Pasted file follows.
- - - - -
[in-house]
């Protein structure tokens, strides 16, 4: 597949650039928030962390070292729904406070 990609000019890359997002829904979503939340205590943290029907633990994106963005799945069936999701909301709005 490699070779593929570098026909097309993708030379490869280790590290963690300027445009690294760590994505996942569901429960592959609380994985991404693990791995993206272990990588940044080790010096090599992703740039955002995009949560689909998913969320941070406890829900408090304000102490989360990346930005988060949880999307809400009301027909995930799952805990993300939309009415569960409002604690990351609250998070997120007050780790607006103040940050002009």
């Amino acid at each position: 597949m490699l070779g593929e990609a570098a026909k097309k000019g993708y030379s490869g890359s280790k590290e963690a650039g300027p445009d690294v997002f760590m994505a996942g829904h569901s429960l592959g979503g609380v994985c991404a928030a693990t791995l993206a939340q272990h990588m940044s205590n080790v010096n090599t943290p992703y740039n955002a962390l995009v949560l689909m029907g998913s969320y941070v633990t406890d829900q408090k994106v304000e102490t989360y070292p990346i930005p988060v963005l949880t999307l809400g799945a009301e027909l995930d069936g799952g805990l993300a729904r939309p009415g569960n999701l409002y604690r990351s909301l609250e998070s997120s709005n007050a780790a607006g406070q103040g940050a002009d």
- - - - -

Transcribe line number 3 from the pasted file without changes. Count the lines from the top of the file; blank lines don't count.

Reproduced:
């Amino acid at each position: 597949m490699l070779g593929e990609a570098a026909k097309k000019g993708y030379s490869g890359s280790k590290e963690a650039g300027p445009d690294v997002f760590m994505a996942g829904h569901s429960l592959g979503g609380v994985c991404a928030a693990t791995l993206a939340q272990h990588m940044s205590n080790v010096n090599t943290p992703y740039n955002a962390l995009v949560l689909m029907g998913s969320y941070v633990t406890d829900q408090k994106v304000e102490t989360y070292p990346i930005p988060v963005l949880t999307l809400g799945a009301e027909l995930d069936g799952g805990l993300a729904r939309p009415g569960n999701l409002y604690r990351s909301l609250e998070s997120s709005n007050a780790a607006g406070q103040g940050a002009d």